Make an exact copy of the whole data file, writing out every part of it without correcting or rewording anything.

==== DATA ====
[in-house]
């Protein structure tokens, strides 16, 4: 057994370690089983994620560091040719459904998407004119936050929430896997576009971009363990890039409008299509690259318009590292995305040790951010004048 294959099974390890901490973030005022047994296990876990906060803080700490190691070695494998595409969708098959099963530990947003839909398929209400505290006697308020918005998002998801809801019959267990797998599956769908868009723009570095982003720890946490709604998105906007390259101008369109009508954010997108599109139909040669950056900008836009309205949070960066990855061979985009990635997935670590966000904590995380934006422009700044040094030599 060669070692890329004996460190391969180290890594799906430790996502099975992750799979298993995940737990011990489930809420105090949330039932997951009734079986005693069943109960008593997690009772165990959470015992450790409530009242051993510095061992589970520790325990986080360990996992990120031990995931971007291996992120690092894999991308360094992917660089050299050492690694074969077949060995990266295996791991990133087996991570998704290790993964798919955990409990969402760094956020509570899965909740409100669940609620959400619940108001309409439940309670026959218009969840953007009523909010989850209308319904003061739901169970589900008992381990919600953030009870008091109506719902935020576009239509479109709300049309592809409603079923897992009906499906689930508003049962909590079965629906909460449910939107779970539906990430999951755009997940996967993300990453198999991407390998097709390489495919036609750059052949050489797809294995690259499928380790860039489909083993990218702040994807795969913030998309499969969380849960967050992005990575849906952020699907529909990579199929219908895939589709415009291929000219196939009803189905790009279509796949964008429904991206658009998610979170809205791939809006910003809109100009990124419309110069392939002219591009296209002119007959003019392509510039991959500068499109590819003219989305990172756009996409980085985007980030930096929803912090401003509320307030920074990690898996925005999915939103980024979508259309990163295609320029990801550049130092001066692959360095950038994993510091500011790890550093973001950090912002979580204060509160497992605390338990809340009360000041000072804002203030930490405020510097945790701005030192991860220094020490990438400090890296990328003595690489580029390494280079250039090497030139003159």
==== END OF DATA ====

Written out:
[in-house]
């Protein structure tokens, strides 16, 4: 057994370690089983994620560091040719459904998407004119936050929430896997576009971009363990890039409008299509690259318009590292995305040790951010004048 294959099974390890901490973030005022047994296990876990906060803080700490190691070695494998595409969708098959099963530990947003839909398929209400505290006697308020918005998002998801809801019959267990797998599956769908868009723009570095982003720890946490709604998105906007390259101008369109009508954010997108599109139909040669950056900008836009309205949070960066990855061979985009990635997935670590966000904590995380934006422009700044040094030599 060669070692890329004996460190391969180290890594799906430790996502099975992750799979298993995940737990011990489930809420105090949330039932997951009734079986005693069943109960008593997690009772165990959470015992450790409530009242051993510095061992589970520790325990986080360990996992990120031990995931971007291996992120690092894999991308360094992917660089050299050492690694074969077949060995990266295996791991990133087996991570998704290790993964798919955990409990969402760094956020509570899965909740409100669940609620959400619940108001309409439940309670026959218009969840953007009523909010989850209308319904003061739901169970589900008992381990919600953030009870008091109506719902935020576009239509479109709300049309592809409603079923897992009906499906689930508003049962909590079965629906909460449910939107779970539906990430999951755009997940996967993300990453198999991407390998097709390489495919036609750059052949050489797809294995690259499928380790860039489909083993990218702040994807795969913030998309499969969380849960967050992005990575849906952020699907529909990579199929219908895939589709415009291929000219196939009803189905790009279509796949964008429904991206658009998610979170809205791939809006910003809109100009990124419309110069392939002219591009296209002119007959003019392509510039991959500068499109590819003219989305990172756009996409980085985007980030930096929803912090401003509320307030920074990690898996925005999915939103980024979508259309990163295609320029990801550049130092001066692959360095950038994993510091500011790890550093973001950090912002979580204060509160497992605390338990809340009360000041000072804002203030930490405020510097945790701005030192991860220094020490990438400090890296990328003595690489580029390494280079250039090497030139003159």